When you settle down to work out the form in a race, do you bother to analyse every runner? Most punters do peruse every horse in the field, albeit that such perusal is brief for many of the longshot runners.

But how worthwhile is it, to go through the form of every runner? There is a school of thought that says each runner must be evaluated, and it is a strong argument. You can miss a winner by not looking at every horse.

On the other hand, history tells us, emphatically, that in 92 races out of every 100, you will be wasting your time looking at any runner not listed on the first six lines of betting in the morning newspaper! That's right. A total of 92 per cent of races are won by horses on the first six lines.

If you look at results over any season, you will see that few winners are priced at 25/1 and over. In fact, on average, only about eight in every 100 are won by longshots.

A recent British study confirmed our own Australian experience. A test was run at the York track in England over one season and 91.3 per cent were won by a horse that was in the first six in the betting.

Taking out the races of six and less runners, author Malcolm Howard found that there was a 12.5 per cent chance of the winner not being in the first six in the betting, which is the same as saying that the probability of the winner being outside the first six in the betting is 0.125.

Howard went on to say that punters could use such information to their advantage. He contends that 'the market' can be a true guide to a horse's actual prospects.

He says: "The point is that where the odds available are similar to the minimum acceptable odds (assessed by the punter), the market is not at variance with your opinion. On the other hand, where the available odds are well in excess of the minimum odds calculated, one can only assume that there is a possibility that an error has been made somewhere.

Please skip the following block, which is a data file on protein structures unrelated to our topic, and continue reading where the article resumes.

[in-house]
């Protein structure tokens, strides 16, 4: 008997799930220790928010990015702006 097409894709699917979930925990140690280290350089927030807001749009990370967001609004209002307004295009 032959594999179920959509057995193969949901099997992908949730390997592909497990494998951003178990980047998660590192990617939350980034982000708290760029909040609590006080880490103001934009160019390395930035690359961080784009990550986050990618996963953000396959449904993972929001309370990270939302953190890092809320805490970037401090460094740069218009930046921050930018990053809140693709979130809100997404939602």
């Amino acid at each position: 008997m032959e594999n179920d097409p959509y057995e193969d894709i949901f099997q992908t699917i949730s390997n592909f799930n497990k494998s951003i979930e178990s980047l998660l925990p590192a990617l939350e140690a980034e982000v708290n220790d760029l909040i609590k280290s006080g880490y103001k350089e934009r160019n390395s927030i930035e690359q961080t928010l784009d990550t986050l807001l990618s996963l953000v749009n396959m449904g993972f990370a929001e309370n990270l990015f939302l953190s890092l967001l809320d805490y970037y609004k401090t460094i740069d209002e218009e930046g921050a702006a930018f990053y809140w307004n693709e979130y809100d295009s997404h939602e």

"If, for example, the odds available of 14/1 compared to a minimum acceptable odds of 12/1 you could conclude that the market was not giving you a distressful message. But the same available odds compared to a minimum of, say, 5/2 would indicate that the market was trying to tell you something."

Howard suggests punters use the betting market to validate selections by applying two simple tests:

1. Is the selection in the first six in the betting?

If the answer to this question is 'yes' the punter can proceed to back the selection. If the answer is 'no' a second question needs to be answered.
2. Are the odds available more than 50 per cent greater than the punter's assessed minimum acceptable price?

Howard's examples are:

(a) Minimum 8/1, available odds exceed 12/1 - fails the test.

(b) Minimum 6/1, available odds exceed 9/1 - fails the test.

He suggests that if this happens, you should review the logic used to determine the selection. If you remain convinced that your selection can win then reduce your stake and bet with the bookies if the horse is at 25/1 or longer in a small field, or bet with the TAB if the selection is not in the first six in the betting in a field of nine or more.

Howard adds: "You may believe the market knows everything; this is clearly not the case, but the experienced punter can use the market to sometimes save his bacon. In other words, the market can never be used as a mechanism to select winners, but it can provide vital clues.

"Therefore, don't worry if your selection does not appear to be backed or if the odds are lengthened. Provided (my) criteria are met so that the selection is validated, then back it. The golden rule is to never allow the market to change your selection. It should be used merely to determine the stake."

What Howard is advising, then, is that you use the power of the betting market to 'reassess' your own opinions. For example, if you have priced a horse at 6/4 and it's being offered at 10/1, 20/1 or longer, then the market could be giving you a clear-cut warning that you have made a wrong assessment.

He says there is no need to panic - but you should take the time to have another look and perhaps cut back a bit on your bet.

Of course, it's you against the betting market, but the market is a powerful force. Think again about those 92 per cent winners on the first six lines of betting, and you get an idea about the power of the market!

Can you afford to ignore its message? I think not. When it happens that your odds differ greatly, then it seems practical and sensible to think again. You don't

have to axe your selection, just play a bit cooler with it. 'The Value Factor In Successful Betting' (Malcolm Howard), published by Raceform Ltd, available Oldcastle Books, 18 Coleswood Road, Harpenden, Herts AL5 1EQ England. Price: About \$13 plus postage.

By Peter Travers

PRACTICAL PUNTING - FEBRUARY 1995